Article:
I am most appreciative of your valuable views and having taken such a lot of time to read all the materials etc. I have now voted 'yes' and give you my account of the events leading to, and reasons for, making such a decision. I hope you can bear with me.
The attachment is an exract / translated text of my LegCo speech in English (done in rush inside the LegCo chamber). A full speech in Chinese should have been faxed to those of you who can read the language. Please call me at 2827 8663 if you wish to comment on any aspect of my work at all. Again, I enjoy hearing from you and am grateful for your advice.
Public Officers Pay Adjustment Bill
Extract /Translation of my LegCo Speech-10/7/2002
LegCo members from Functional Constituencies would judge an issue taking account of his personal views as well as those of his constituency and the wider public interests. I have warned the Administration well before the introduction of the Bill and advised them that it would unnecessarily politicize the issue and divides the community. My initial reaction to the Bill was one of sympathy with our civil servants that are going to be deprived of their existing contract rights and any entitlement of compensation. Some legislators joined me to write to the Government on the 18 June believing that with the time still on our hands the matter can be better handled. I also wrote A Letter to HK 'Fair Means to Achieve Fair Pay' and proceeded to consult accountants on the issue shortly afterwards.
The Council was briefed and consulted and 557 letters sent out. I also sorted views on my web-site and specifically talked to representatives from the public sector in greater depth.
From the 55 responses (9.9%) received, 31 supported the proposed legislation and 24 against. Worthy to note is not the 56.4% support from a small sample but that only one opposition came from an accountant from civil service who simply phoned my office to say 'no'. Other against votes mostly came from close friends who knew me well and supported my apparent inclination to uphold the principles of treating civil servants fairly and the spirit of contract law. They share the view that there might be other better, but perhaps slower, ways to handle the pay cut and the small price to pay for a short delay is worth it. The costs of disrupting the harmony of the community and the possible impact on our international reputation are even higher.
The supporters of legislation came from a wider background and hold much stronger views. In summary, they think that if the civil servants had already agreed to a mild reduction in pay then I must not accept an 'technical' objection to the relevant legislation that will give it the necessary legal backing. Even if the legislation seemed unfair to civil servants, the fact that their salaries had been far higher than those in the private sector for a long time is also 'unfair' to tax payers. If the legislation is not passed, the rest of the community will suffer from the instability and other dire financial consequences i.e. serious structural budget deficits and possible tax increases; the criticisms of 'lamp-duck Government' both locally and from overseas etc. Besides, the Singaporean civil servants had already co-operated to accept even steeper pay cuts and contributed towards the recovery of the economy.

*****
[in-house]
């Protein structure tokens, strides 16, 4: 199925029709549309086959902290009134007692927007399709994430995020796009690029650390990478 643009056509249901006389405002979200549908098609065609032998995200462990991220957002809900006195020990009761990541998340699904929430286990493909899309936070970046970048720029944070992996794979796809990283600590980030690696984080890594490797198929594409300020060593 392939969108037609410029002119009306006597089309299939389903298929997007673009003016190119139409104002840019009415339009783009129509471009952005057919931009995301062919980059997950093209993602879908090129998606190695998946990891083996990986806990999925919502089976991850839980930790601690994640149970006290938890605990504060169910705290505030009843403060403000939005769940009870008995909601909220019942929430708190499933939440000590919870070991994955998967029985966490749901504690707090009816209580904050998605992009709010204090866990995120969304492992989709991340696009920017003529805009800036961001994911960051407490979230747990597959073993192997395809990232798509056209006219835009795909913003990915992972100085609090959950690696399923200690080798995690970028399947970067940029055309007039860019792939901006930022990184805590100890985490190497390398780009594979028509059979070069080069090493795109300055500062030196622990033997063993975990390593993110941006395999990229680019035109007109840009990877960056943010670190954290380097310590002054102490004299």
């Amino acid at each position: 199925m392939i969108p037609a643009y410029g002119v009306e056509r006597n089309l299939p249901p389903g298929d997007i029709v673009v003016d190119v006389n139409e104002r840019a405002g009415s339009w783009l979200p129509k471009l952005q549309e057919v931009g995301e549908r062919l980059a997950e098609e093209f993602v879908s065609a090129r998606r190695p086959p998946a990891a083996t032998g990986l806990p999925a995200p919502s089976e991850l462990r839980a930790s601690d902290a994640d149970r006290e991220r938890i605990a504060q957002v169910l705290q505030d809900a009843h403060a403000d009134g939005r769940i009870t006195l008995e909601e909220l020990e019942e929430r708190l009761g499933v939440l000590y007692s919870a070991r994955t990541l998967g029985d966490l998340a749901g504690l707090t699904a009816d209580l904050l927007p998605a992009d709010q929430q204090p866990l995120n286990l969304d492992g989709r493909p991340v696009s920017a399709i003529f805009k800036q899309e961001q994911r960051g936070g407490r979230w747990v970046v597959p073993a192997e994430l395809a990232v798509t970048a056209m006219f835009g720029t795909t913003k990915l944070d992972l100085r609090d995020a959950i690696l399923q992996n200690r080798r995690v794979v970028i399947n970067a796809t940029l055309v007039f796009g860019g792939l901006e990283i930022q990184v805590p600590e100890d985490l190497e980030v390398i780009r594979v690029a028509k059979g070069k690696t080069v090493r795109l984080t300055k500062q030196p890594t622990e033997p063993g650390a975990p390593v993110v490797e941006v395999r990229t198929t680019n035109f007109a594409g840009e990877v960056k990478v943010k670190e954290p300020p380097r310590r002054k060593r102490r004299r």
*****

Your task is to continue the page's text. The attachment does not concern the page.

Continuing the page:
I thank their honest and valuable views. However, the views from our accountant colleagues in Government are really unexpected. In a meeting with representatives from the IRD, Audit Commission, Treasury, Hospital Authority, Tertiary Institutions and other statutory bodies, the unanimous views that I received was that despite the ill feeling they have on the Bill, almost all accountants within their contact are quite reconciled and unemotional about the Bill. Most accepted the economic reality of the times and the notion that they too bear public responsibilities to make some small personal sacrifices for the public good. In particular, if it helps to resolve the endless debates and media attack on the civil servants. They also expressed the view that the Chief Executive's promises of 'one-off legislation' and 'will not affect existing pension rights' are helpful, as it was their main worry. In the circumstances, they would understand and accept a 'yes' vote by me.
It seems that in our very rational constituency, some of us from outside the civil service felt righteous to ensure fair play for our counterparts in the civil service. Ironically, those from the inside felt that they could live with some personal sacrifices to end the community's misery!
The intense lobbying efforts from the Government may not have persuaded me but it is a clear signal that our mediation efforts will not bear fruits. The Government and unions are both determined to take a collision course. In deciding my vote, which is now unavoidable, I kept the following principles:
(1) Do not get drawn into the fight between the Government and Civil Servants or act like a judge;
(2) Will ensure CE keep his open promise in future; and
(3) Ignore the debate on who is right and who is wrong but focus on what is best for the wider public interests and go straight to the most logical solution as if this is a simple, normal labour dispute between an employer and employee.
The public opinion is clear on the last point and civil
servants accept modest pay cuts. Even if we cannot dissuade the Government
from deploying unfair tactics, at least we can end up with the correct
and undisputed solution in the end. This is also consistent with our original
intention that 'we would do everything we can to protect the innocent
third parties from any direct harm' in this, what is essentially a subject
matter of 'internal management' of the Administration. The vote is also
consistent with my reading of the sentiments of the accountancy functional